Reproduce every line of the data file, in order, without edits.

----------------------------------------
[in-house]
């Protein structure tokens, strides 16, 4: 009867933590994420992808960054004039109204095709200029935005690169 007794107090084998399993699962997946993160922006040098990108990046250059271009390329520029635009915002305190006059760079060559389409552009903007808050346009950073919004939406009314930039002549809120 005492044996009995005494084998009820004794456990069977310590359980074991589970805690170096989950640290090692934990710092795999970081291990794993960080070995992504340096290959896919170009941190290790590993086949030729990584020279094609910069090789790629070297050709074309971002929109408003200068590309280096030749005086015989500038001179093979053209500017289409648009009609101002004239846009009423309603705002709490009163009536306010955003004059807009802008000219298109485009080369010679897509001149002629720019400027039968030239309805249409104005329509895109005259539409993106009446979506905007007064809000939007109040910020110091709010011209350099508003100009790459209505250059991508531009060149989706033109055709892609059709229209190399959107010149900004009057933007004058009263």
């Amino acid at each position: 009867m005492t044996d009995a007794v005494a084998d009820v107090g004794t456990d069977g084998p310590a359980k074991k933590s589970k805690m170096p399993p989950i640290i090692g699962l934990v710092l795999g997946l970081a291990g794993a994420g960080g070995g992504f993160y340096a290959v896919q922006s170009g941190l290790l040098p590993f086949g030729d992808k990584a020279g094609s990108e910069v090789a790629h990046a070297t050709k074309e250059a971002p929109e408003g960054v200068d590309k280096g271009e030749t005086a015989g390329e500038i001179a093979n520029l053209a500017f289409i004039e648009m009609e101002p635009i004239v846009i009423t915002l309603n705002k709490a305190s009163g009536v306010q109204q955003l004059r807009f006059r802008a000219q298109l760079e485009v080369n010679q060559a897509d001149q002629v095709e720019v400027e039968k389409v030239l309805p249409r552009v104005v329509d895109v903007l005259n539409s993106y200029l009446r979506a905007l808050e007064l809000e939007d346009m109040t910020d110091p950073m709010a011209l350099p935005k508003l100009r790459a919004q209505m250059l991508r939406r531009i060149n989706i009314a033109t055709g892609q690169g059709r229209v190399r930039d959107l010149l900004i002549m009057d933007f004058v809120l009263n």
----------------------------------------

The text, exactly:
[in-house]
């Protein structure tokens, strides 16, 4: 009867933590994420992808960054004039109204095709200029935005690169 007794107090084998399993699962997946993160922006040098990108990046250059271009390329520029635009915002305190006059760079060559389409552009903007808050346009950073919004939406009314930039002549809120 005492044996009995005494084998009820004794456990069977310590359980074991589970805690170096989950640290090692934990710092795999970081291990794993960080070995992504340096290959896919170009941190290790590993086949030729990584020279094609910069090789790629070297050709074309971002929109408003200068590309280096030749005086015989500038001179093979053209500017289409648009009609101002004239846009009423309603705002709490009163009536306010955003004059807009802008000219298109485009080369010679897509001149002629720019400027039968030239309805249409104005329509895109005259539409993106009446979506905007007064809000939007109040910020110091709010011209350099508003100009790459209505250059991508531009060149989706033109055709892609059709229209190399959107010149900004009057933007004058009263």
């Amino acid at each position: 009867m005492t044996d009995a007794v005494a084998d009820v107090g004794t456990d069977g084998p310590a359980k074991k933590s589970k805690m170096p399993p989950i640290i090692g699962l934990v710092l795999g997946l970081a291990g794993a994420g960080g070995g992504f993160y340096a290959v896919q922006s170009g941190l290790l040098p590993f086949g030729d992808k990584a020279g094609s990108e910069v090789a790629h990046a070297t050709k074309e250059a971002p929109e408003g960054v200068d590309k280096g271009e030749t005086a015989g390329e500038i001179a093979n520029l053209a500017f289409i004039e648009m009609e101002p635009i004239v846009i009423t915002l309603n705002k709490a305190s009163g009536v306010q109204q955003l004059r807009f006059r802008a000219q298109l760079e485009v080369n010679q060559a897509d001149q002629v095709e720019v400027e039968k389409v030239l309805p249409r552009v104005v329509d895109v903007l005259n539409s993106y200029l009446r979506a905007l808050e007064l809000e939007d346009m109040t910020d110091p950073m709010a011209l350099p935005k508003l100009r790459a919004q209505m250059l991508r939406r531009i060149n989706i009314a033109t055709g892609q690169g059709r229209v190399r930039d959107l010149l900004i002549m009057d933007f004058v809120l009263n």